Alongside the primary school league tables, Key Stage 2 multi-academy trust performance measures have been published today.

These follow the usual basis of only including schools that have been with a MAT for a minimum of three years, and weighting school results by the (capped) length of time schools have been part of the MAT and pupil numbers.

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Comparing one trust’s progress scores with another’s isn’t overly meaningful – in large part due to the fact that context isn’t taken into account in these progress scores. Trusts that operate mostly in areas with high English as an additional language rate, for example, are more likely to achieve high progress scores.

But comparing the reading, writing and maths results of a given trust should be more meaningful, given, to a great extent, it will be the same pupils counted in each measure.

The chart below shows the reading, writing and maths progress scores for the 30 primary MATs that had more than 500 pupils at the end of KS2. A score of +1 equates to pupils on average being one scaled score point above what would be expected given pupils’ KS1 results.

In the case of many trusts the spread of progress scores is relatively small. There are a few trusts where the spread is much greater though: 2.9 scaled score points between writing and reading progress scores at the L.E.A.D. Academy Trust; 2.4 points between the same measures at E-ACT; and likewise 2.3 points at the Park Federation.

It’s worth saying that the DfE publishes confidence intervals for all KS2 progress scores. It describes these as “a proxy for the range of scores within which each school’s underlying performance can be confidently said to lie“.

Even when taking the upper limit of the confidence interval for reading and the lower confidence interval limit for writing, the gap between results for these two subjects still looks relatively large: 1.9 scaled score points in the case of the L.E.A.D. Academy Trust, 1.4 points in the case of E-ACT and 1.3 points in the case of the Park Federation.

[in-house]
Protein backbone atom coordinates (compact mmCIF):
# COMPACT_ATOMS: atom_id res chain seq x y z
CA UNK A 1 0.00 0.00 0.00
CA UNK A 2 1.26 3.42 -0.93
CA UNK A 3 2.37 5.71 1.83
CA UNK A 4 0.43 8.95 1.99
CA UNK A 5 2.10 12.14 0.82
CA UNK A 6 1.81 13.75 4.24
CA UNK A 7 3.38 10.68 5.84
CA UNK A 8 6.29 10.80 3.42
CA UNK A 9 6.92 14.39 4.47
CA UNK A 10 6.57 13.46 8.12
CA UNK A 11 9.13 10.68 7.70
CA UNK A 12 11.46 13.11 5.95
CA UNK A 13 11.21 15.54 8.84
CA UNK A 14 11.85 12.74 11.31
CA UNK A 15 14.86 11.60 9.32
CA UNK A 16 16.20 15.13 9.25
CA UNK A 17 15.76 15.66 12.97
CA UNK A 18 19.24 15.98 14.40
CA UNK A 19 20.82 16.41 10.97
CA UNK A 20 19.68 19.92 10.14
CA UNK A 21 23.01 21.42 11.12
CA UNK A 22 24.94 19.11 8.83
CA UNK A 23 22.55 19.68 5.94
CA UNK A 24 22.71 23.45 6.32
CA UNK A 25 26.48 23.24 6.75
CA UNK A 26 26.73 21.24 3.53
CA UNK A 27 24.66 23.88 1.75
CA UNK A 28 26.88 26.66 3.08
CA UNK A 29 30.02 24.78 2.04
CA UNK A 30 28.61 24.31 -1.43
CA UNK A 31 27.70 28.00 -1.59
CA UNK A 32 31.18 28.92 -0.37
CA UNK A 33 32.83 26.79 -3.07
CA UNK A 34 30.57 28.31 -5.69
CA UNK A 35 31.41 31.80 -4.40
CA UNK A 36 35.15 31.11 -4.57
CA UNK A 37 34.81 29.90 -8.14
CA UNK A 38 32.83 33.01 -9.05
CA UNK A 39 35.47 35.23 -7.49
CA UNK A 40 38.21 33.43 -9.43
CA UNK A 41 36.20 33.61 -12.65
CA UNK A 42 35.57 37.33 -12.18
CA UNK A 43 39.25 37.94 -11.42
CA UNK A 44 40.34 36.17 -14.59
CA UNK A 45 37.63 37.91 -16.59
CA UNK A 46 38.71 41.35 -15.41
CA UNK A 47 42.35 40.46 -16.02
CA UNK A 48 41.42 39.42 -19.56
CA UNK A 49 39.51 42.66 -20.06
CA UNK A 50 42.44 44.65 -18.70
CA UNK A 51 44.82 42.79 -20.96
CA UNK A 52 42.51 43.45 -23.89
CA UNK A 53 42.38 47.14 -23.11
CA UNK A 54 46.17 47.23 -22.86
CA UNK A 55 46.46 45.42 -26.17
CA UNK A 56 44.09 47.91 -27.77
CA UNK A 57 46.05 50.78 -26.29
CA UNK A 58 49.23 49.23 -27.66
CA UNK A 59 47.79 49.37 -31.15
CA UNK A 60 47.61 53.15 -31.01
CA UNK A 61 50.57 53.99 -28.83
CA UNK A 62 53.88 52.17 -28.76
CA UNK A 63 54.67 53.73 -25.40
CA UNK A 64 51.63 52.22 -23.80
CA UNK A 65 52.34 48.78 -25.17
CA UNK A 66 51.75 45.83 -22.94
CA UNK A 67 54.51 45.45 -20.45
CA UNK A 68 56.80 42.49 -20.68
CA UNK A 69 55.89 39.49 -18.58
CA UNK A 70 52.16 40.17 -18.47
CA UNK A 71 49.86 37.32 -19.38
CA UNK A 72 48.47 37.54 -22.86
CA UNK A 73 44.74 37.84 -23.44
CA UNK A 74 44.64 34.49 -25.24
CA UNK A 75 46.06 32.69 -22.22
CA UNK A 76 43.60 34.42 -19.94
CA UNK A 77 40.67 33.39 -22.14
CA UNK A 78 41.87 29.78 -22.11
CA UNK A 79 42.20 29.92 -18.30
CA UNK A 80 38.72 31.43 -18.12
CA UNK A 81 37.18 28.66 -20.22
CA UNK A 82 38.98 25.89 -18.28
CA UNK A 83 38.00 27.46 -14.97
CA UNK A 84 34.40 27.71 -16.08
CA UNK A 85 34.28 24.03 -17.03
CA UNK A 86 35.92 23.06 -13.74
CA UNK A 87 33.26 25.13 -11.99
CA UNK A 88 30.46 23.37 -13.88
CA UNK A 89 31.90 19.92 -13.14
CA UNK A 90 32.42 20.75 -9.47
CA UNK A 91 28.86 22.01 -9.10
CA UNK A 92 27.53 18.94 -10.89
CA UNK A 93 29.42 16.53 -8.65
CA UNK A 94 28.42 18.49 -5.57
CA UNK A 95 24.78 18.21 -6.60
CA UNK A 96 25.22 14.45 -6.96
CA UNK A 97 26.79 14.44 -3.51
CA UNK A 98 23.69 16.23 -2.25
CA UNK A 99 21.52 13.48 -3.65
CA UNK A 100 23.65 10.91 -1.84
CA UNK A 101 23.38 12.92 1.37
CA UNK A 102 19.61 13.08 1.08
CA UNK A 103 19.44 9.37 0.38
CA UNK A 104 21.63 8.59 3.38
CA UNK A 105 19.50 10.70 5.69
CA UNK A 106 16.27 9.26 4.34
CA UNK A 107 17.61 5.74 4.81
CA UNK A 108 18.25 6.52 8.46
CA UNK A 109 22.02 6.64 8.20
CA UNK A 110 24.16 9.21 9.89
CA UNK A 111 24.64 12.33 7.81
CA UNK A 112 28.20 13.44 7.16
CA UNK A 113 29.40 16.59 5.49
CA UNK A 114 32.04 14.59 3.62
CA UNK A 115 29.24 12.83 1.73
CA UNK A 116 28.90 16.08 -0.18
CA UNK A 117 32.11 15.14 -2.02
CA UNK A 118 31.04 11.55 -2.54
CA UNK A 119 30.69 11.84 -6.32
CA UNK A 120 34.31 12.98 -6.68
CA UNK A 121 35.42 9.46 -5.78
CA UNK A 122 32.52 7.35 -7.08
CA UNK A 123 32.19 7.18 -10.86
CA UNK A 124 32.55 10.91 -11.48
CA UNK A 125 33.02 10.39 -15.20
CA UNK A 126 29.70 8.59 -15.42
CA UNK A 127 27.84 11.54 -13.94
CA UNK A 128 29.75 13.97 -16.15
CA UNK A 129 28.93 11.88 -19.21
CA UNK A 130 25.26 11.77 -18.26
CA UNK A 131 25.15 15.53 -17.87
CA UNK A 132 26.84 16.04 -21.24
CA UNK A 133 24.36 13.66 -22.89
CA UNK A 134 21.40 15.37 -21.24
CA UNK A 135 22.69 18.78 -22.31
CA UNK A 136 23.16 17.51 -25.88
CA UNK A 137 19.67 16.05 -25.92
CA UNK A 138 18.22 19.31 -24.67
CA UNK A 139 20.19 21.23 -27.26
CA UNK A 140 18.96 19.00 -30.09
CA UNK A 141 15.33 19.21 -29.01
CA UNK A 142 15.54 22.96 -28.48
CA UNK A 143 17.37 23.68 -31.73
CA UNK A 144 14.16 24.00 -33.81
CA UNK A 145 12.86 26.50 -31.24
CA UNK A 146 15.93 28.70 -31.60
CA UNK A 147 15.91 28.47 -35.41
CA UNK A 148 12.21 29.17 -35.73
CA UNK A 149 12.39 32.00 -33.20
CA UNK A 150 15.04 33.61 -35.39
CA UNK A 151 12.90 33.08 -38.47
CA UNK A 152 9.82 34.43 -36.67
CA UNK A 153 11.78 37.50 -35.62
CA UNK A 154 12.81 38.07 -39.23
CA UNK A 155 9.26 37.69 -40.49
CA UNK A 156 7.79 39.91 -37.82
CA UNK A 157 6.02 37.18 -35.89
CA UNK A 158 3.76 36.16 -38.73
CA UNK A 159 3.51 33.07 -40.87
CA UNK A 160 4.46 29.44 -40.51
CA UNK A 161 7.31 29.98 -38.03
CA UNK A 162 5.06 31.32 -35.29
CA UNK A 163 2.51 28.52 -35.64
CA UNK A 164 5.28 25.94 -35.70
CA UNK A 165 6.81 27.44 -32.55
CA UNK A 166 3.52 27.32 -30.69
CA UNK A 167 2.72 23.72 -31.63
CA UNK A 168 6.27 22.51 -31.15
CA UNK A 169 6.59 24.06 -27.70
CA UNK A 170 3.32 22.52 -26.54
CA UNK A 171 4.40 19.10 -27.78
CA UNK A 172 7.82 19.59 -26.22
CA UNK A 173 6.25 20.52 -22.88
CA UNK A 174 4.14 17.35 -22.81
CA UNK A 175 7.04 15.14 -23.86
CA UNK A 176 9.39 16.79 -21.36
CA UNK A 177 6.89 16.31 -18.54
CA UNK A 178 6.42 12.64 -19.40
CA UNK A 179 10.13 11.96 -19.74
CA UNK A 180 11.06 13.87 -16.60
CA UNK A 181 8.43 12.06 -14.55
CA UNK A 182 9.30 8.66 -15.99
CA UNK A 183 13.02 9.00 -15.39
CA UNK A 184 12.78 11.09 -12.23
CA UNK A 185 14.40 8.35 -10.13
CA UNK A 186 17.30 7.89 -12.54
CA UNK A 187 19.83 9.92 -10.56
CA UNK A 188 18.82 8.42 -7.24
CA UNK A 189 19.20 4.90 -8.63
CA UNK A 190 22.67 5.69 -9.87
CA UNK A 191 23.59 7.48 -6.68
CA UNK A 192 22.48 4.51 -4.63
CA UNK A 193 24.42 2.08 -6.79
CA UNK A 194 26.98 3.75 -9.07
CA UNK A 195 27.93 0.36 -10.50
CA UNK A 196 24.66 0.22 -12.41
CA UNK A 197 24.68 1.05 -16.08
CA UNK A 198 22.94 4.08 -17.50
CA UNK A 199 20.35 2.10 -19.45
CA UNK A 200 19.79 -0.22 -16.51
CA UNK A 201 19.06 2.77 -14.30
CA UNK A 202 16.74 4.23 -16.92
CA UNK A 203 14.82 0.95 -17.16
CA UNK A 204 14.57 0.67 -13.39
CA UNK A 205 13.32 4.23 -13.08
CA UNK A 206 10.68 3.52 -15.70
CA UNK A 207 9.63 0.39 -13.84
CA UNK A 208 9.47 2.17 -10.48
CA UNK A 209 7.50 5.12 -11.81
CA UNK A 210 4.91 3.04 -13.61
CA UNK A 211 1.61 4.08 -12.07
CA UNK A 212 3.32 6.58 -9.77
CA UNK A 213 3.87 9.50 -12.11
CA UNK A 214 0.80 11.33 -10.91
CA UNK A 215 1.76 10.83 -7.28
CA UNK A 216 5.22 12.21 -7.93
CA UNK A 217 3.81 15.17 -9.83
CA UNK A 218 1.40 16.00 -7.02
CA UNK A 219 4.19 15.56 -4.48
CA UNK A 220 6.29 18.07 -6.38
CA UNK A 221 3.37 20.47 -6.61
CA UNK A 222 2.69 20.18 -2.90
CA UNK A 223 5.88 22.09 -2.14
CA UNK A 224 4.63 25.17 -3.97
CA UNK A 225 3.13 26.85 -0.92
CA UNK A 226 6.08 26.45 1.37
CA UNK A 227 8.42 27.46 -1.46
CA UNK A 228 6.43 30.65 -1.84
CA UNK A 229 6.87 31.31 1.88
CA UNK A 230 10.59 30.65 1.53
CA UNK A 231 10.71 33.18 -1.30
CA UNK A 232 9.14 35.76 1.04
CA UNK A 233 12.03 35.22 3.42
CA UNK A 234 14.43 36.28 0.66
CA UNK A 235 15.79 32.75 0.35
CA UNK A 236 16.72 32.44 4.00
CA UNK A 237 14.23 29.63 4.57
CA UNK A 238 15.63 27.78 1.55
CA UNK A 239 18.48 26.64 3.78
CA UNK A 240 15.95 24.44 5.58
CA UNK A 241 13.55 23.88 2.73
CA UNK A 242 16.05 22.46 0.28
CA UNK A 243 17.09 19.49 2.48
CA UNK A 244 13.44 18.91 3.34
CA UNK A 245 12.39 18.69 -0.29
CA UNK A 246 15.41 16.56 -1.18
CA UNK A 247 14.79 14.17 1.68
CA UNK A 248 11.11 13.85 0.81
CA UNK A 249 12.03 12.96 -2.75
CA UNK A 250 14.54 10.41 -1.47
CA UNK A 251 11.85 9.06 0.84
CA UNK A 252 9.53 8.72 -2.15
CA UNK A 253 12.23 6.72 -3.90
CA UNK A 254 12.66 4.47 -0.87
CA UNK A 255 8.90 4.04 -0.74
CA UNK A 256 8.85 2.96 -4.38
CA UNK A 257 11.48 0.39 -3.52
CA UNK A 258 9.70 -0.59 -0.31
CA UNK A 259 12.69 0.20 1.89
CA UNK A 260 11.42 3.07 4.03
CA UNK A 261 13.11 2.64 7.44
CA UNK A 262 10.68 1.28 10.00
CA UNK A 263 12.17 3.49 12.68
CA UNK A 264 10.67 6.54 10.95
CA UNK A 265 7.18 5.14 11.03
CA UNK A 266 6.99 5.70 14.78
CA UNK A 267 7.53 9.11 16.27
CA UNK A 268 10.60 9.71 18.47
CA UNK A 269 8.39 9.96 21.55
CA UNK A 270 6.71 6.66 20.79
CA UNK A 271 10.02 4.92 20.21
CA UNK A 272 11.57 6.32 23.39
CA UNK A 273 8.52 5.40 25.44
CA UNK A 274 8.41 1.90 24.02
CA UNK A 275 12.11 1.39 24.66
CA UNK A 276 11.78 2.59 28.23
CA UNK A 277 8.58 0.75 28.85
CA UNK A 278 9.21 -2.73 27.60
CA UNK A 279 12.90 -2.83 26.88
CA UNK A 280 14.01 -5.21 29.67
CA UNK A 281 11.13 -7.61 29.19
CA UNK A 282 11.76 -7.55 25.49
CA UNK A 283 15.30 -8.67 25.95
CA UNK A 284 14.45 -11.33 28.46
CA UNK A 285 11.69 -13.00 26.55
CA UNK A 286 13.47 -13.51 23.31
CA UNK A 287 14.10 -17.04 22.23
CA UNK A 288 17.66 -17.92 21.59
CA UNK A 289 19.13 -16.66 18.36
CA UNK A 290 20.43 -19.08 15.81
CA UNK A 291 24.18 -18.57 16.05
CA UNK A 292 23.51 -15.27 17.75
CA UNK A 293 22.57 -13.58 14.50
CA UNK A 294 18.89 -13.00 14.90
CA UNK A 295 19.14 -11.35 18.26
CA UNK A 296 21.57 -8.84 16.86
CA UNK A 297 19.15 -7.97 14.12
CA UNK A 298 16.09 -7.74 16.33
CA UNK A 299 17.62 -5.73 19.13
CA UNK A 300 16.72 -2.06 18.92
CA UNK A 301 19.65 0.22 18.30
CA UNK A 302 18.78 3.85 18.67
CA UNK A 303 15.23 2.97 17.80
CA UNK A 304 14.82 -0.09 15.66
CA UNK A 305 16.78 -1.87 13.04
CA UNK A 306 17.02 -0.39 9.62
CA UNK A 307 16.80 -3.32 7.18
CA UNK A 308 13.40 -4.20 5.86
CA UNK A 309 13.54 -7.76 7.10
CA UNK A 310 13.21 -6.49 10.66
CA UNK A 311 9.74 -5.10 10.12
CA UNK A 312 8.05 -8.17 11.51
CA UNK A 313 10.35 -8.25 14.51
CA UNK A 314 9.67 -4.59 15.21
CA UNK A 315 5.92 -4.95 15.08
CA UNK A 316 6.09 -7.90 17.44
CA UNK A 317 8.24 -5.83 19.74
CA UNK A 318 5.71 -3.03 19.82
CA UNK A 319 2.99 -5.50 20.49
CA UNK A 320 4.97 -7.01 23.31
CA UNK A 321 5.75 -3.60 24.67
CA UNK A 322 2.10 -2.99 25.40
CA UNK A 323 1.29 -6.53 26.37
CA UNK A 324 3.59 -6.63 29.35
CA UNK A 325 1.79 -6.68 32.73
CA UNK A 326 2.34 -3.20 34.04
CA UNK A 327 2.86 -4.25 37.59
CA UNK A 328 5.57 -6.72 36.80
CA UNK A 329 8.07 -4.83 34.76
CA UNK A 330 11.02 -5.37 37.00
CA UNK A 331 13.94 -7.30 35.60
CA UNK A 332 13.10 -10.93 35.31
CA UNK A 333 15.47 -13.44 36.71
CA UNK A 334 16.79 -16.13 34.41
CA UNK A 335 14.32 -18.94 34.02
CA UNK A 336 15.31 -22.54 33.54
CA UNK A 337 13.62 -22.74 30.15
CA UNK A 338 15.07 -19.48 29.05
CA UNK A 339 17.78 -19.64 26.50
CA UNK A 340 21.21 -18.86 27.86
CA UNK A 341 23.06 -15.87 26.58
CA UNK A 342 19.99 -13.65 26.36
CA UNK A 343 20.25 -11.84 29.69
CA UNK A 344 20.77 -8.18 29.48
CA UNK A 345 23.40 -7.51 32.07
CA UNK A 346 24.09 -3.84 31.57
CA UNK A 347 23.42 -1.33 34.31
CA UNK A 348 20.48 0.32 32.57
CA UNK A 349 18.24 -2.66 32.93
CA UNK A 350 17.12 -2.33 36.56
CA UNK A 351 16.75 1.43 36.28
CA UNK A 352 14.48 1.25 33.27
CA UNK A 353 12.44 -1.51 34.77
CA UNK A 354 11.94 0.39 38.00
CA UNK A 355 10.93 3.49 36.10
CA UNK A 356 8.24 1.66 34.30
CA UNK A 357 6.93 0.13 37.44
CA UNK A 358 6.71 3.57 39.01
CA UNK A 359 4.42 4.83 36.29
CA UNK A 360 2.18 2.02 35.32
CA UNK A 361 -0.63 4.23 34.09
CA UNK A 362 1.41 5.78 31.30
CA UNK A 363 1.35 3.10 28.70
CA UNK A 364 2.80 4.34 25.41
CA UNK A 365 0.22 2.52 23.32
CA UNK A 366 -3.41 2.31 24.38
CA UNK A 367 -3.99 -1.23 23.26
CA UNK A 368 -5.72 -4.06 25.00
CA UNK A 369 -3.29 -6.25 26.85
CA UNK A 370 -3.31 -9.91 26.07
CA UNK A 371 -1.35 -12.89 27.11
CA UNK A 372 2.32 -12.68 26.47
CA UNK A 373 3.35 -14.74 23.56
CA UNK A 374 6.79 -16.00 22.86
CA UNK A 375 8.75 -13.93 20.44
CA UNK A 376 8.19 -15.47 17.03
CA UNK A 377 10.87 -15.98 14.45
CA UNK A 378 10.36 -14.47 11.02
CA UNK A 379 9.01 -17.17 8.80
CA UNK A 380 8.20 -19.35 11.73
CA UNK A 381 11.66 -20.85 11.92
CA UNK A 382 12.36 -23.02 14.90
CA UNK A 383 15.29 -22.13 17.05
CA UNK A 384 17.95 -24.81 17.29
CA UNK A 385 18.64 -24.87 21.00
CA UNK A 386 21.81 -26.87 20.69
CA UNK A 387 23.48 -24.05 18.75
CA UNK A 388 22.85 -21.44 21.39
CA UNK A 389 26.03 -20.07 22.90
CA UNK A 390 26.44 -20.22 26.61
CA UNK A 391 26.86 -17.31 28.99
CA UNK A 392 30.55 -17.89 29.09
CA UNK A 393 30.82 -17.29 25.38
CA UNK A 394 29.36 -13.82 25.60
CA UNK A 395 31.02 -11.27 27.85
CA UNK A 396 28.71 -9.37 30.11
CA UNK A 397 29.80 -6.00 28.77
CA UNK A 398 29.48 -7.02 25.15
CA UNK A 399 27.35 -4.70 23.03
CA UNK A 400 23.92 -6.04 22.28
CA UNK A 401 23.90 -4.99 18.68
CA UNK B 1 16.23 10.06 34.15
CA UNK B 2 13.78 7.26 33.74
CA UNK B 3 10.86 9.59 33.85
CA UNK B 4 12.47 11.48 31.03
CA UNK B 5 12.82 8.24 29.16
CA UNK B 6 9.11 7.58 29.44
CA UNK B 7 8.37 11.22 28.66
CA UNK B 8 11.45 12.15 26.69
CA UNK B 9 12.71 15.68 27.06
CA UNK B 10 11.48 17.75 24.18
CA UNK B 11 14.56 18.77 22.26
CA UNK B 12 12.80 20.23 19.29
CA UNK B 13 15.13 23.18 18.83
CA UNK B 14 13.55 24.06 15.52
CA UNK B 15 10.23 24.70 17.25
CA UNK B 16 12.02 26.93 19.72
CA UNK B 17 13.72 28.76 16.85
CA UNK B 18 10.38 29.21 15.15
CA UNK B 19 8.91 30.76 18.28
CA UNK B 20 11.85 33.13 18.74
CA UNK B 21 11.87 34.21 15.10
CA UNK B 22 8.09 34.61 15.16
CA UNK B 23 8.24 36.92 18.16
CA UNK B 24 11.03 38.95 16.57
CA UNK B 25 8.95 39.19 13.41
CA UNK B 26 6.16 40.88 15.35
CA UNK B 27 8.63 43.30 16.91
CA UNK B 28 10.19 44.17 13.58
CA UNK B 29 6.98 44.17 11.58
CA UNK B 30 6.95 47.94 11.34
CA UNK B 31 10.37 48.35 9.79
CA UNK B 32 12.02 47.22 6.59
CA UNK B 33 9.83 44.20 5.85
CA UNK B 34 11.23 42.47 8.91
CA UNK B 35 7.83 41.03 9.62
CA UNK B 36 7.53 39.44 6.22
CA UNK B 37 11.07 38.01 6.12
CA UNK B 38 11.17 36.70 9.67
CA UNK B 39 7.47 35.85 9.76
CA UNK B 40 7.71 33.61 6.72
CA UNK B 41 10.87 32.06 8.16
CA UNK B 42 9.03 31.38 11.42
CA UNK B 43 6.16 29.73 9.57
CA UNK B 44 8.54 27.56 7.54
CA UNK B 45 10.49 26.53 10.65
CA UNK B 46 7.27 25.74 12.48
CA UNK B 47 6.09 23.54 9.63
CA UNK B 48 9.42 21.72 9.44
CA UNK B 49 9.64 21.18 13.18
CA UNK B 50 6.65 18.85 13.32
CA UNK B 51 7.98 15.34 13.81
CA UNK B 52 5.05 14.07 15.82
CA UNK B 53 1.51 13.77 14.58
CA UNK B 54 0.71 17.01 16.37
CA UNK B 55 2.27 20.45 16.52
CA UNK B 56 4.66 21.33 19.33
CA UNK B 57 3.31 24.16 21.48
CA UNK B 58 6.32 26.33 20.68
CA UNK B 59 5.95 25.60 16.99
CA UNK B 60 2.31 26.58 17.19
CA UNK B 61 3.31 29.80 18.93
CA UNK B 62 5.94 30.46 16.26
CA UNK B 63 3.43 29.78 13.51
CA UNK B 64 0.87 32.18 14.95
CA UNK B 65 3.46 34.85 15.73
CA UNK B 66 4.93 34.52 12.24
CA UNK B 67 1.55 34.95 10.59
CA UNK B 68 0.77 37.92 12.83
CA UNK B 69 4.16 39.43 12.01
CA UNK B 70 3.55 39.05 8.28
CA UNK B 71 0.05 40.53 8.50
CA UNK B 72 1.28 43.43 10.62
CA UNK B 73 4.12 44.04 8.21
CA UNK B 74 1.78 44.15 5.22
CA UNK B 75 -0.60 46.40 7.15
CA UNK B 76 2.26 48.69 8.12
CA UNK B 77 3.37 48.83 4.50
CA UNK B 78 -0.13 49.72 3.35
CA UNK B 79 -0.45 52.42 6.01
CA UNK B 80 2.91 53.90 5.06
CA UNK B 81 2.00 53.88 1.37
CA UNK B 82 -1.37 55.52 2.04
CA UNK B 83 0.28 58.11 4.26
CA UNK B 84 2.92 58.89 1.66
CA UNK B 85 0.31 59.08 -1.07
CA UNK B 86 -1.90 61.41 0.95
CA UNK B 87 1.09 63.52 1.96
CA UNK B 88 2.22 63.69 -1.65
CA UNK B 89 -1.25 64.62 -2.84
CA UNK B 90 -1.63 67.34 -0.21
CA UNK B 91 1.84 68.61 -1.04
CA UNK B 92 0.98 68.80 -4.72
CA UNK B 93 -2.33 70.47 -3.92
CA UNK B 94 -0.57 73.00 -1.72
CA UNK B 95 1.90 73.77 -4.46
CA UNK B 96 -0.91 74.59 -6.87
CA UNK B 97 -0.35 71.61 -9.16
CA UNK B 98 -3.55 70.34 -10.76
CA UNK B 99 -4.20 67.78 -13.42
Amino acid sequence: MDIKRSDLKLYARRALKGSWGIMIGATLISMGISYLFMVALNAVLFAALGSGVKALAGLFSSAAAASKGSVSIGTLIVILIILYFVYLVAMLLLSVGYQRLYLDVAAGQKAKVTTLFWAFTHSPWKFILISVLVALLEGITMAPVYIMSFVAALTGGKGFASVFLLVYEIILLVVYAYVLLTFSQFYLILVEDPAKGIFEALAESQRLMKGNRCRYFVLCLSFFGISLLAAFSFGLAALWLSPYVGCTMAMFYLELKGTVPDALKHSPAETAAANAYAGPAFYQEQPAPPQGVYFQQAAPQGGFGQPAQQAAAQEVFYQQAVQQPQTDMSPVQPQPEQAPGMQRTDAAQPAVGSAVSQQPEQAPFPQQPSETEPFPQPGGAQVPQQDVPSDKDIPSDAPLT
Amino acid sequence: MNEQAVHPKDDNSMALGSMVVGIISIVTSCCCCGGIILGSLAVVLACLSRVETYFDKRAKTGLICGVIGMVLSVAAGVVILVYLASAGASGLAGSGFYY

This suggests that some trusts could boost progress scores by healthy amounts if reading results were brought up to the same level as writing results.

Sponsored academy writing scores[1]

One thing that stands out to us in the above is that in quite a few cases progress in writing is higher than it is in reading and maths.

We’ve looked into this further, and sponsored academies seem to be more likely to have writing progress scores that are higher than their reading and maths progress scores than is the case for other types of school. See the chart below.

For comparison’s sake, here are charts which show the percentage of times when each type of school has its highest progress score in reading, and in maths.

Given writing is evaluated by way of teacher assessment rather than test, this does spark some concerns for us. From this data, there’s no way of saying whether sponsored academies are putting particular effort into boosting children’s writing, or whether in some cases performance in writing is inflated. It warrants some attention from moderators and from the DfE.

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1. This section was added to the original post at 13:30 on 13 December.